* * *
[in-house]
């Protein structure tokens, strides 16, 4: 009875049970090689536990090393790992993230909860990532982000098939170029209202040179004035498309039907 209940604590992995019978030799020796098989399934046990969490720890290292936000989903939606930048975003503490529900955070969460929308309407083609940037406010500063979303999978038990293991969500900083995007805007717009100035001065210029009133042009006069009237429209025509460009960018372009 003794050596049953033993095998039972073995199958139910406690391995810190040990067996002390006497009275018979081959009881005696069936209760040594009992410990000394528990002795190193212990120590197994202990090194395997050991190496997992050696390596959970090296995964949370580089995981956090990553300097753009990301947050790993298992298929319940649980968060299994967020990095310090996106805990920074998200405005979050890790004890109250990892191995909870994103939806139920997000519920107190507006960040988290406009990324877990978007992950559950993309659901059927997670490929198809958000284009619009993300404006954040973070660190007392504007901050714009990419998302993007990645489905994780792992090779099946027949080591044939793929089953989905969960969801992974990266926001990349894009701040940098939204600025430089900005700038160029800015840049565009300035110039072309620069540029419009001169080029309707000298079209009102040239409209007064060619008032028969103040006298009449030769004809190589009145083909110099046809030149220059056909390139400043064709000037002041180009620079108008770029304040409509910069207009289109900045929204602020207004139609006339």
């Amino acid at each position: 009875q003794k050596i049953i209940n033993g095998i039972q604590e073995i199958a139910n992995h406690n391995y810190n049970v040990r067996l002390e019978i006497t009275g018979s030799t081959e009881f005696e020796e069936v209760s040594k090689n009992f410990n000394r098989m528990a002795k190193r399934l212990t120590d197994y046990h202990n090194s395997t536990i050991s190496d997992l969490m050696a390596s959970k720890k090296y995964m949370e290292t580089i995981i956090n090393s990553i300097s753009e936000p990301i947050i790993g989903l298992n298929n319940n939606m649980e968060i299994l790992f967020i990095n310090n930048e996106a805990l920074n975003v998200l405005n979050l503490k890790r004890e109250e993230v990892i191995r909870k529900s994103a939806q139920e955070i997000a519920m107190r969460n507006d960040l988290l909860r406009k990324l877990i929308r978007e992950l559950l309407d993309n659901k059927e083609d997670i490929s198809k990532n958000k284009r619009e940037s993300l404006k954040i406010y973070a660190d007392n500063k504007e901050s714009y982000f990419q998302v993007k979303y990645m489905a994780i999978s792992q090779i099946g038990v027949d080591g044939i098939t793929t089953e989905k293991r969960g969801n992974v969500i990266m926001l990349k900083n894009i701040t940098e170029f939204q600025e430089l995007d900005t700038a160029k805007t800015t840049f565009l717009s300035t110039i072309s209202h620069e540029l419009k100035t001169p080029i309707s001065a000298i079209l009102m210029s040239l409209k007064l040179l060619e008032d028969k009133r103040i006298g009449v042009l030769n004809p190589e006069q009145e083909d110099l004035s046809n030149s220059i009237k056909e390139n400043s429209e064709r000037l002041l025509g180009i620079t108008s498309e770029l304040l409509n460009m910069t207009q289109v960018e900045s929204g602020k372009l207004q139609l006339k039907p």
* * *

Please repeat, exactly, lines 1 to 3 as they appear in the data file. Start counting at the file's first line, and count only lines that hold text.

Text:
[in-house]
């Protein structure tokens, strides 16, 4: 009875049970090689536990090393790992993230909860990532982000098939170029209202040179004035498309039907 209940604590992995019978030799020796098989399934046990969490720890290292936000989903939606930048975003503490529900955070969460929308309407083609940037406010500063979303999978038990293991969500900083995007805007717009100035001065210029009133042009006069009237429209025509460009960018372009 003794050596049953033993095998039972073995199958139910406690391995810190040990067996002390006497009275018979081959009881005696069936209760040594009992410990000394528990002795190193212990120590197994202990090194395997050991190496997992050696390596959970090296995964949370580089995981956090990553300097753009990301947050790993298992298929319940649980968060299994967020990095310090996106805990920074998200405005979050890790004890109250990892191995909870994103939806139920997000519920107190507006960040988290406009990324877990978007992950559950993309659901059927997670490929198809958000284009619009993300404006954040973070660190007392504007901050714009990419998302993007990645489905994780792992090779099946027949080591044939793929089953989905969960969801992974990266926001990349894009701040940098939204600025430089900005700038160029800015840049565009300035110039072309620069540029419009001169080029309707000298079209009102040239409209007064060619008032028969103040006298009449030769004809190589009145083909110099046809030149220059056909390139400043064709000037002041180009620079108008770029304040409509910069207009289109900045929204602020207004139609006339």
């Amino acid at each position: 009875q003794k050596i049953i209940n033993g095998i039972q604590e073995i199958a139910n992995h406690n391995y810190n049970v040990r067996l002390e019978i006497t009275g018979s030799t081959e009881f005696e020796e069936v209760s040594k090689n009992f410990n000394r098989m528990a002795k190193r399934l212990t120590d197994y046990h202990n090194s395997t536990i050991s190496d997992l969490m050696a390596s959970k720890k090296y995964m949370e290292t580089i995981i956090n090393s990553i300097s753009e936000p990301i947050i790993g989903l298992n298929n319940n939606m649980e968060i299994l790992f967020i990095n310090n930048e996106a805990l920074n975003v998200l405005n979050l503490k890790r004890e109250e993230v990892i191995r909870k529900s994103a939806q139920e955070i997000a519920m107190r969460n507006d960040l988290l909860r406009k990324l877990i929308r978007e992950l559950l309407d993309n659901k059927e083609d997670i490929s198809k990532n958000k284009r619009e940037s993300l404006k954040i406010y973070a660190d007392n500063k504007e901050s714009y982000f990419q998302v993007k979303y990645m489905a994780i999978s792992q090779i099946g038990v027949d080591g044939i098939t793929t089953e989905k293991r969960g969801n992974v969500i990266m926001l990349k900083n894009i701040t940098e170029f939204q600025e430089l995007d900005t700038a160029k805007t800015t840049f565009l717009s300035t110039i072309s209202h620069e540029l419009k100035t001169p080029i309707s001065a000298i079209l009102m210029s040239l409209k007064l040179l060619e008032d028969k009133r103040i006298g009449v042009l030769n004809p190589e006069q009145e083909d110099l004035s046809n030149s220059i009237k056909e390139n400043s429209e064709r000037l002041l025509g180009i620079t108008s498309e770029l304040l409509n460009m910069t207009q289109v960018e900045s929204g602020k372009l207004q139609l006339k039907p």